The drive out was good with not too much traffic, passing through picturesque Kincardine O'Neil one of the oldest villages in Royal Deeside and out to Dinnet on the A93. Just a short distance along the route we saw the signpost on the right hand side of the road directing us off to the Burn O' Vat visitor centre. This is quite often overlooked by a lot of people visiting the area, which I am glad about as it is such a great place. The spectacular natural rock amphitheatre was carved out from melt water from an ancient glacier 13500 years ago at the end of the last iceage and it is quite surprising to see because it is hidden from view until the very last minute until you have scrabbled underneath a suspended car sized boulder that has fallen into the gorge, partially blocking the entrance. The red stone walls inside are scoured smooth from the actions of aeons of water passing over their surfaces, at one end there is a
Burn O' Vat Gorge
The natural rock amphitheatre carved out by water.
rubble field of small rocks with a waterfall off to the right. Behind the falls there is a cave or rather to be more accurate a depression in the rocks which was used by a local outlaw and his gang, called Gilderoy MacGregor centuries ago as a hiding place when he was trying to escape the law.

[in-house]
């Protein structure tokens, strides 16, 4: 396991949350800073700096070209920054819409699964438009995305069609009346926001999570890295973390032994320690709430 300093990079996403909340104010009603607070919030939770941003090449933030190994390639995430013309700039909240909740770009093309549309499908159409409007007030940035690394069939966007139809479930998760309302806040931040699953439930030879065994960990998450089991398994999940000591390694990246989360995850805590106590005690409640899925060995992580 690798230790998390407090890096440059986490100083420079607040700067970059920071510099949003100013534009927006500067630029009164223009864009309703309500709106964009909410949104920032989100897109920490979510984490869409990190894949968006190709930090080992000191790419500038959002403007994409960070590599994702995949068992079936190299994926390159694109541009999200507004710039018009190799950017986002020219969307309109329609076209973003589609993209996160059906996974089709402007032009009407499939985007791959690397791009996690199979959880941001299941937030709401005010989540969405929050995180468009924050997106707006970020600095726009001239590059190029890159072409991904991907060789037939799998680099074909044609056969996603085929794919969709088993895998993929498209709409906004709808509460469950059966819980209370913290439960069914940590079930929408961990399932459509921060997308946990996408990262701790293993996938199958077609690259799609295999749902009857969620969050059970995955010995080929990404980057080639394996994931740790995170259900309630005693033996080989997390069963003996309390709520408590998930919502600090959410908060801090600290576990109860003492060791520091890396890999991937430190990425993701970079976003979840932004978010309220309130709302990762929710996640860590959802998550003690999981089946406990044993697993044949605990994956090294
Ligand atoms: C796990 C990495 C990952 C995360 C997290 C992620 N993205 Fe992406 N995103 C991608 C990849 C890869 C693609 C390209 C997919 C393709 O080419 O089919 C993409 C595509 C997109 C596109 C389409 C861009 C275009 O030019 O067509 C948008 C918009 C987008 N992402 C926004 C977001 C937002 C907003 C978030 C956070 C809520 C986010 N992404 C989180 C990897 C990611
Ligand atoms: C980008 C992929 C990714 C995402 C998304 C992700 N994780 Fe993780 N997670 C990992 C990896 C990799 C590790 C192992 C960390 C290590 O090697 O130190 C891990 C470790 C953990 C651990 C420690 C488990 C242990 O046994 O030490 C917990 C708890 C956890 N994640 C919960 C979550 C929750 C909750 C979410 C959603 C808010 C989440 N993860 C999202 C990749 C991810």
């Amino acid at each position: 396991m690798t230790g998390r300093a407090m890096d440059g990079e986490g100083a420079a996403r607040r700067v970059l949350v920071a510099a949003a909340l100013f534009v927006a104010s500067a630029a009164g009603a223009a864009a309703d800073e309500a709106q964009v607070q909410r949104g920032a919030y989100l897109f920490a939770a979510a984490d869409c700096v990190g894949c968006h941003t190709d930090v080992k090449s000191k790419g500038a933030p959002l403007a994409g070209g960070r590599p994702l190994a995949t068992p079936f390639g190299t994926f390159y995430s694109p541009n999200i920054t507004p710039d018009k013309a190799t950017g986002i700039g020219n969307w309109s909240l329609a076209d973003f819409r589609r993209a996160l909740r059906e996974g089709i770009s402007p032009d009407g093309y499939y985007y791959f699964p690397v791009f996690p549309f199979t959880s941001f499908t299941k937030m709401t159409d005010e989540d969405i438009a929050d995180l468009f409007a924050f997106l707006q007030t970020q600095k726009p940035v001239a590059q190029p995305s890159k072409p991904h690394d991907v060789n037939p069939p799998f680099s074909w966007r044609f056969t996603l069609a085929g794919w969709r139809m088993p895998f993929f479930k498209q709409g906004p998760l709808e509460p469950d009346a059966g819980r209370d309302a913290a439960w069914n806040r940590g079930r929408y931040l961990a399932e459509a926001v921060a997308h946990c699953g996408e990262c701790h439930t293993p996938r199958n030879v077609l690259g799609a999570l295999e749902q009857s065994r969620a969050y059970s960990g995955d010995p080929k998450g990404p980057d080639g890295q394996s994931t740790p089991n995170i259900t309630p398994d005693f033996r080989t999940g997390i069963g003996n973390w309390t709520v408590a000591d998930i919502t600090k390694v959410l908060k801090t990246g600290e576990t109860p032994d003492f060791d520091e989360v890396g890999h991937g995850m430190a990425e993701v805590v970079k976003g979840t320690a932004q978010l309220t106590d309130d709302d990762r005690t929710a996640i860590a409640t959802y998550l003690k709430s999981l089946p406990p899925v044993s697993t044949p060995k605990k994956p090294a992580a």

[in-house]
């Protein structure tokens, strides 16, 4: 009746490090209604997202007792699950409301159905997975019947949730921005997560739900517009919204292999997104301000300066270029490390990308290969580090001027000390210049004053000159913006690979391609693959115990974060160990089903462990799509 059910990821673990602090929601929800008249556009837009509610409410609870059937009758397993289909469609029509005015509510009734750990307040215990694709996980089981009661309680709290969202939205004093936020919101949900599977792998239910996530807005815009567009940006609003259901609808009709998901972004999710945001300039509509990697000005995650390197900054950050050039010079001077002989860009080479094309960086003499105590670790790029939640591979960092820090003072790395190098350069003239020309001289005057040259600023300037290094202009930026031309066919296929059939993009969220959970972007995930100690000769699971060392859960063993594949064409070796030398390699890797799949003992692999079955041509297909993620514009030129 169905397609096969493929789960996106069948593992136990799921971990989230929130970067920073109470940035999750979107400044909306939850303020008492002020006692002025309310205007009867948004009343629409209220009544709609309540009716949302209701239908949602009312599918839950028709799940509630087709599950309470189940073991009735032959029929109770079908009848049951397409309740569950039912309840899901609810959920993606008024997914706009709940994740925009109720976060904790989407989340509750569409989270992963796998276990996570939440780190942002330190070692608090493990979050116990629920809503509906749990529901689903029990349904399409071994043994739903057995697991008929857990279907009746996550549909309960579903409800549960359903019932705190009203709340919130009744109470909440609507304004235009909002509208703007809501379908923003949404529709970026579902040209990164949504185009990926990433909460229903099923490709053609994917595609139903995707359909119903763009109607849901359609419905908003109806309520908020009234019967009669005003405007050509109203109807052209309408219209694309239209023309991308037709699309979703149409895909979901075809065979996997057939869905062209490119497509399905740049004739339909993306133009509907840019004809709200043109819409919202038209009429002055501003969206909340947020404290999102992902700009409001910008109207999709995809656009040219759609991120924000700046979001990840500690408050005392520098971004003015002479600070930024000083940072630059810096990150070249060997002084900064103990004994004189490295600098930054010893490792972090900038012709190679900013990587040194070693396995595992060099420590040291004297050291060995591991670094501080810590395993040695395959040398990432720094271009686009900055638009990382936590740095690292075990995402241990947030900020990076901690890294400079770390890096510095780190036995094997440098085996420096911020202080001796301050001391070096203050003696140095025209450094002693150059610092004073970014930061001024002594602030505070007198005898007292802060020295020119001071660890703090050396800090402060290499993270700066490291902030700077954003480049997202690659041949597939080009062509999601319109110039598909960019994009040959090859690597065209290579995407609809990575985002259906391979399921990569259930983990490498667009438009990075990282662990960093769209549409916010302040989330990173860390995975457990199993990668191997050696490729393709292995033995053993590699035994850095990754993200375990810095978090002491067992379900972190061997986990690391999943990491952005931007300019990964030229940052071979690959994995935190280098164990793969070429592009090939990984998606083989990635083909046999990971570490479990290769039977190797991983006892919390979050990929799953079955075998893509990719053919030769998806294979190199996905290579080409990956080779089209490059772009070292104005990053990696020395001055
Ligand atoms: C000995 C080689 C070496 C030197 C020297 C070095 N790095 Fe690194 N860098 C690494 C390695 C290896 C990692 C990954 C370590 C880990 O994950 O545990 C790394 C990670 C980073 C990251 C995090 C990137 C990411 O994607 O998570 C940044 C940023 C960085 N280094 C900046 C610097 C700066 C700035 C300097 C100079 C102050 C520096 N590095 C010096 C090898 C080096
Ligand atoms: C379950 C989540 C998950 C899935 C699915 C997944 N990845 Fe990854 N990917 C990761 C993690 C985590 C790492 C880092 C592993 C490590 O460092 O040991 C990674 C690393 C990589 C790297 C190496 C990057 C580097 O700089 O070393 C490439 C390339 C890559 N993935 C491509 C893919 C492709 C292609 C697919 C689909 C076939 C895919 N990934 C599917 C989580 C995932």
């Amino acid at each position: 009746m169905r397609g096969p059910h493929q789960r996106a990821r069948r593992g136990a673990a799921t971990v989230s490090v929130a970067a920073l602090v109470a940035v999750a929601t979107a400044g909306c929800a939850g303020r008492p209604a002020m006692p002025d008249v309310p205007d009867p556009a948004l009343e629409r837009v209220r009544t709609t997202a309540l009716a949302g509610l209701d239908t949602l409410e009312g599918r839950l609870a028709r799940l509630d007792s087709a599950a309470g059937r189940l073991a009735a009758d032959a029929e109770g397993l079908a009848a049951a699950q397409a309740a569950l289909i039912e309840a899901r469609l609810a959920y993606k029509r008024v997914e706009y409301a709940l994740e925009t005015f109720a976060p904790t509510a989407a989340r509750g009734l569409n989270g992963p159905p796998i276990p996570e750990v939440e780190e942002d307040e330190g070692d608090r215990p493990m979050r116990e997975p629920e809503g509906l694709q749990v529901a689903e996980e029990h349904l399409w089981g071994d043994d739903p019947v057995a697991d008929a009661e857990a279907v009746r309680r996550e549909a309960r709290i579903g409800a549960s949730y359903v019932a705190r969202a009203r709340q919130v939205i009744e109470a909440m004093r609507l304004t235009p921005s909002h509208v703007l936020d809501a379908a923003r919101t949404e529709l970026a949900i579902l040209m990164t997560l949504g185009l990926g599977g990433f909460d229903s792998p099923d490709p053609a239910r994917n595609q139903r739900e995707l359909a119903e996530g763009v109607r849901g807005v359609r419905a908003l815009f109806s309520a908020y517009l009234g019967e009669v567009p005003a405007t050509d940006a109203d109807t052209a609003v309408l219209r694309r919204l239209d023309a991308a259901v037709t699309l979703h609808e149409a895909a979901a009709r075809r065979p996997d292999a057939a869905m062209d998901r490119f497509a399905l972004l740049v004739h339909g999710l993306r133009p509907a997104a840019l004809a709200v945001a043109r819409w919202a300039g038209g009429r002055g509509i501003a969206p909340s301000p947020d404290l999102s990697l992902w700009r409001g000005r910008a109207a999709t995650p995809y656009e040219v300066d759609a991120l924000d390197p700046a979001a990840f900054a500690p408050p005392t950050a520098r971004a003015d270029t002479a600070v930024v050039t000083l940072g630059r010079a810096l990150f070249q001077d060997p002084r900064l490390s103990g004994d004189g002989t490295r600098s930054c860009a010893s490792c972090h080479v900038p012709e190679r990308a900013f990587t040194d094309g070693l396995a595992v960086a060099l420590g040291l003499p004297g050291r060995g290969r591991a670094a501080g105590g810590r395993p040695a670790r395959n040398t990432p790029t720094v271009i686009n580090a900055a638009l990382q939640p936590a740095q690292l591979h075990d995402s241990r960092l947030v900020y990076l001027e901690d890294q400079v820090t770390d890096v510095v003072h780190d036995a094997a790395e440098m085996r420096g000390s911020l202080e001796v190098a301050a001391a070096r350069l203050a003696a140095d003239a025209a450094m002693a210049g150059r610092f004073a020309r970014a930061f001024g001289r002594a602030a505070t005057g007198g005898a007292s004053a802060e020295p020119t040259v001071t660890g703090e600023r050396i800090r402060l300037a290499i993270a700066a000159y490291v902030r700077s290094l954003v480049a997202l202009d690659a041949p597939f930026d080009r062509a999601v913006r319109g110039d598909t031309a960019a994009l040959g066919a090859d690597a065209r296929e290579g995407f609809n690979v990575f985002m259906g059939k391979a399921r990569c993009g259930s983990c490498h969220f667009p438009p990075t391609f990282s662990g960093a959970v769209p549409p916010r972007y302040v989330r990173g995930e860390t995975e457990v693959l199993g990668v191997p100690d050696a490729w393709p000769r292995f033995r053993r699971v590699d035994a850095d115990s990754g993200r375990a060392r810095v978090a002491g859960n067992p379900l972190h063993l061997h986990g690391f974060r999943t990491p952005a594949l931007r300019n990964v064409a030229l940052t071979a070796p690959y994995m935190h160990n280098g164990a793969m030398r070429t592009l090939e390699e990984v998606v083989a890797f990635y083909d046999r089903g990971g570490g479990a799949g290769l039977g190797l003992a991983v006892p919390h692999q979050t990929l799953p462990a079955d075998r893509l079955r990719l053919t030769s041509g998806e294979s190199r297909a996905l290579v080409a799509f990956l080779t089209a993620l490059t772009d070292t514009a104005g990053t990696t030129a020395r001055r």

Local crofters employed the services of the band of ruthless mercenaries from Perthshire, led by Mr MacGregor to help stop the lawlessness and looting that was blighting the area . Unfortunately, the cure was worse than the disease! Once the looters were dealt with, Gilderoy and his ruthless band of men, set up a lucrative enterprise of cattle rustling, stealing and antisocial behaviour.They are believed to have hidden out in a cave at the Burn O'Vat and conducted their evil deeds for a number of years from here.The cave which is still visible when the water levels are low, a small recess behind the waterfall can be seen, which acts as concealing curtain over the opening. The cave is erroneously referred to as 'Rob Roy's cave', but is in fact 'Gilderoy's cave'. MacGregor was eventually caught and hanged in 1658.
Burn O' Vat
Balancing precariously trying to keep my feet dry.
Once we arrived in Ballater we looked for the signs to the Glenmuick Estate and the road to our goal the Lochnagar mountain, which is just south of the river Dee close to Balmoral Castle where HM the Queen stays when she is on holiday in the area. We started our climb from Loch Muick, where one of my friend's at work a few years ago sadly lost his mate when his Cessna aircraft developed engine trouble and plunged into the black depths. The weather in the Glen was still mild but already we could see the clouds gathering over the peaks. Mountain weather anywhere in the world is notoriously fickle and can change dramatically within the space of half an hour and this place was no different and was to prove that point to us very soon.